The effect of firms' structural designs on advertising and personal selling returns
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Firms make substantial investments in advertising and personal selling to improve their performance, but it is unclear how returns on the promotional mix vary across different corporate-level organizational structures. This article identifies and integrates two structural designs that foster customer alignment, namely, structural type (i.e., organizing corporate-level business units around customer instead of product groups) and structural granularity (i.e., dividing a firm into smaller business units), then investigates how these customer-aligned structural designs moderate the effects of the promotional mix on firm performance. An analysis of 14 years of longitudinal, multisource, secondary data reveals that the performance effect of investments in advertising and personal selling are enhanced by customer-aligned structural designs. However, the synergistic effects of joint investments in advertising and personal selling get suppressed in customer-aligned structures because functional fragmentation results from internal inefficiencies and complexities. To specify the tensions involved across the different structures, the authors conduct a post hoc analysis and thereby derive organizational structure–specific guidelines.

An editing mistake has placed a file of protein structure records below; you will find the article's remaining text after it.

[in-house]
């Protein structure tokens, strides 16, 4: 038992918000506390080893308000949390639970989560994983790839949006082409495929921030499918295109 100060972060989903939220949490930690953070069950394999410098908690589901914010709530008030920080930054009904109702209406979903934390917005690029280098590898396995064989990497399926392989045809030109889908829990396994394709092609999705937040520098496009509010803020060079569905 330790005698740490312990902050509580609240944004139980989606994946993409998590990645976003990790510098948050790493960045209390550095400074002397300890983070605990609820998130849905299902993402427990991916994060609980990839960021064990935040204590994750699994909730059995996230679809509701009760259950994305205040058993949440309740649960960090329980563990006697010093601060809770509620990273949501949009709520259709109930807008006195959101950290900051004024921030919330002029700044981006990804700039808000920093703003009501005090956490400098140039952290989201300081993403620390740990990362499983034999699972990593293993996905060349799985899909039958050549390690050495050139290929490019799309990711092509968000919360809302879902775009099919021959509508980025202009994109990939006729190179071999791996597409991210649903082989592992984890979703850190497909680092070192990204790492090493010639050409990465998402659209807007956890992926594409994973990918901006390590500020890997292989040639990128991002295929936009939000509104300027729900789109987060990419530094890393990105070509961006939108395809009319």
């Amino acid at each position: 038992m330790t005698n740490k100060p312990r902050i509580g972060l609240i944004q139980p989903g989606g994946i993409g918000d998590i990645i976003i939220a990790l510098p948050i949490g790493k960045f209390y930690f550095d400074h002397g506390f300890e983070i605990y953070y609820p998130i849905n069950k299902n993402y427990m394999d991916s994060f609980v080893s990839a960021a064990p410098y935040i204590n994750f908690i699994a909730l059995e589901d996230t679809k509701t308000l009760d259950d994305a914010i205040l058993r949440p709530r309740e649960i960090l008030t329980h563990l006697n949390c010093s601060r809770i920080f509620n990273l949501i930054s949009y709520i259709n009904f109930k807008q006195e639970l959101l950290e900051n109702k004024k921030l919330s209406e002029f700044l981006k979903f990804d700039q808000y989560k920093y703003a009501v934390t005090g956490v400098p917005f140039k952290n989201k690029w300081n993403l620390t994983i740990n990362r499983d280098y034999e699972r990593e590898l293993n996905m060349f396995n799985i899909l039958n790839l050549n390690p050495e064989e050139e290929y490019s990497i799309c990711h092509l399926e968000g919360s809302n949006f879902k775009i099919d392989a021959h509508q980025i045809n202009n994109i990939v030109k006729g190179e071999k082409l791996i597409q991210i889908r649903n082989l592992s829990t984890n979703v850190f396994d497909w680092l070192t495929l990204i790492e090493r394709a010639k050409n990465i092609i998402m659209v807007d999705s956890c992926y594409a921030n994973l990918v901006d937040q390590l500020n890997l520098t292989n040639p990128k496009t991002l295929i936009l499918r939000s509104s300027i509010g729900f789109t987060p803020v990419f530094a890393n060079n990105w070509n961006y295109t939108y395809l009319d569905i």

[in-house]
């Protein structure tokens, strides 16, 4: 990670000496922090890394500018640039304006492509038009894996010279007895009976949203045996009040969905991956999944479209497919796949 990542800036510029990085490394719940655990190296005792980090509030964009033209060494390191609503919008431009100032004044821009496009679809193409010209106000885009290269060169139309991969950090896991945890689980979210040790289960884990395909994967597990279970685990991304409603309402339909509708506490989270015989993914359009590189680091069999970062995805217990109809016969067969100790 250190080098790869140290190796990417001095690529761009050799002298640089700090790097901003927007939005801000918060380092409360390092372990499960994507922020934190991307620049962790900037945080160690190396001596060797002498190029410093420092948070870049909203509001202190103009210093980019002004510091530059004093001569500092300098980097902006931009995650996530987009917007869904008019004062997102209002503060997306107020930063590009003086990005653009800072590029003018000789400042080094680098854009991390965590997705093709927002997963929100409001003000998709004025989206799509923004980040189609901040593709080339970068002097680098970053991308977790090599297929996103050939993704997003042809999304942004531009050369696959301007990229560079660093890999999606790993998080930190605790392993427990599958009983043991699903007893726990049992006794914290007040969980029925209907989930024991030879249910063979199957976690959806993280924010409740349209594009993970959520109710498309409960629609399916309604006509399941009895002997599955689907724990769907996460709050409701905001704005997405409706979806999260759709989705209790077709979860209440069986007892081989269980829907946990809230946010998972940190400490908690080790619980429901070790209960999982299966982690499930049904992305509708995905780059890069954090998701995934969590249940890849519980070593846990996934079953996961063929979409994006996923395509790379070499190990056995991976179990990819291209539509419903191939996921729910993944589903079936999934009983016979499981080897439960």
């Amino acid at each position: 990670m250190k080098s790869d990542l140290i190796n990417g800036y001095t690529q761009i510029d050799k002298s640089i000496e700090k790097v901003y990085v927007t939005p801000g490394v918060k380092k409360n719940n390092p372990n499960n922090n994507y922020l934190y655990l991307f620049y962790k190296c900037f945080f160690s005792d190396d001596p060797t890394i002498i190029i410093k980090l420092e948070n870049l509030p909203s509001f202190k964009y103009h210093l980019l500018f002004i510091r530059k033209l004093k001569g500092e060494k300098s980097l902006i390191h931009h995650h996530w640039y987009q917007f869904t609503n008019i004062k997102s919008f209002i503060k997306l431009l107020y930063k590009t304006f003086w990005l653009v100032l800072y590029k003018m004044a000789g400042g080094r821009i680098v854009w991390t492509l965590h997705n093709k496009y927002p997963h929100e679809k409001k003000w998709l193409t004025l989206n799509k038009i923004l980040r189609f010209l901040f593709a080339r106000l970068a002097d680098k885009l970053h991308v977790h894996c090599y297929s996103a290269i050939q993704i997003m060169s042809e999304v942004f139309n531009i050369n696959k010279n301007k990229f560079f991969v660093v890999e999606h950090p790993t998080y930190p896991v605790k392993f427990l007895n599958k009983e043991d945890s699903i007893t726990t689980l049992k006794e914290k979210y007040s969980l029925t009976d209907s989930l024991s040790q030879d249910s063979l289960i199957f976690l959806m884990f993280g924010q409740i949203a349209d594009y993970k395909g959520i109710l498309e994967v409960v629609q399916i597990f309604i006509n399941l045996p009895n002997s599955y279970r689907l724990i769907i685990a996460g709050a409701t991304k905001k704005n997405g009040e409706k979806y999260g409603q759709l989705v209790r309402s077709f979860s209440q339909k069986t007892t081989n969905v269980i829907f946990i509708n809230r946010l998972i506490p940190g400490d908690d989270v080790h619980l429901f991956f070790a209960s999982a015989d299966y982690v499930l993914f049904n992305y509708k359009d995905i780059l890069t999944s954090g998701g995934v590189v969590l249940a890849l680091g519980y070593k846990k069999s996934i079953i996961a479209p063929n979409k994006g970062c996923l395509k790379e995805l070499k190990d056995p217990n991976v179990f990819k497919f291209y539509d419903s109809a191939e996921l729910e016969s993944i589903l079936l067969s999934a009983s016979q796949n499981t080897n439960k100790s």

International Journal of Research in Marketing
Marketing not elsewhere classified